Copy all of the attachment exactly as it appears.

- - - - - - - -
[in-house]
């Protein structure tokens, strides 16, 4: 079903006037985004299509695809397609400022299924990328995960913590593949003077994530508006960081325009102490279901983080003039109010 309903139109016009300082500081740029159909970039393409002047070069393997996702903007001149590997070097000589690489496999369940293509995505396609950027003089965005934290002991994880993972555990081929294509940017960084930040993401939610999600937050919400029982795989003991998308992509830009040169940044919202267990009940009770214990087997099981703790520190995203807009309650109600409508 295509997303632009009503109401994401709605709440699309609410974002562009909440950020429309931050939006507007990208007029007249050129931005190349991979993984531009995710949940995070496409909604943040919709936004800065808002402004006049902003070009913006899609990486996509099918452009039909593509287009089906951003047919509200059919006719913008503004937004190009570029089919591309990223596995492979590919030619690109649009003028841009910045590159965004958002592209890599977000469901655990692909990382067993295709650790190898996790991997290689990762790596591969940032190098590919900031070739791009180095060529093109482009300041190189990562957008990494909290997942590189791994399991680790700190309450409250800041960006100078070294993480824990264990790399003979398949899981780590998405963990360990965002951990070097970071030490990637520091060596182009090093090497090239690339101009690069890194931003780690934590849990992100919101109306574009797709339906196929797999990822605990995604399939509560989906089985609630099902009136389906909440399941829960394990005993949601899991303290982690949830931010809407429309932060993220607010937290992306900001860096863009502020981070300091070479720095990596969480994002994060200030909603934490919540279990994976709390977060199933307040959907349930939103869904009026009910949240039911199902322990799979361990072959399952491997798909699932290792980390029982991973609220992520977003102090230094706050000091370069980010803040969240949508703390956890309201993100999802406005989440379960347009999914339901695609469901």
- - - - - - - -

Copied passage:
[in-house]
């Protein structure tokens, strides 16, 4: 079903006037985004299509695809397609400022299924990328995960913590593949003077994530508006960081325009102490279901983080003039109010 309903139109016009300082500081740029159909970039393409002047070069393997996702903007001149590997070097000589690489496999369940293509995505396609950027003089965005934290002991994880993972555990081929294509940017960084930040993401939610999600937050919400029982795989003991998308992509830009040169940044919202267990009940009770214990087997099981703790520190995203807009309650109600409508 295509997303632009009503109401994401709605709440699309609410974002562009909440950020429309931050939006507007990208007029007249050129931005190349991979993984531009995710949940995070496409909604943040919709936004800065808002402004006049902003070009913006899609990486996509099918452009039909593509287009089906951003047919509200059919006719913008503004937004190009570029089919591309990223596995492979590919030619690109649009003028841009910045590159965004958002592209890599977000469901655990692909990382067993295709650790190898996790991997290689990762790596591969940032190098590919900031070739791009180095060529093109482009300041190189990562957008990494909290997942590189791994399991680790700190309450409250800041960006100078070294993480824990264990790399003979398949899981780590998405963990360990965002951990070097970071030490990637520091060596182009090093090497090239690339101009690069890194931003780690934590849990992100919101109306574009797709339906196929797999990822605990995604399939509560989906089985609630099902009136389906909440399941829960394990005993949601899991303290982690949830931010809407429309932060993220607010937290992306900001860096863009502020981070300091070479720095990596969480994002994060200030909603934490919540279990994976709390977060199933307040959907349930939103869904009026009910949240039911199902322990799979361990072959399952491997798909699932290792980390029982991973609220992520977003102090230094706050000091370069980010803040969240949508703390956890309201993100999802406005989440379960347009999914339901695609469901």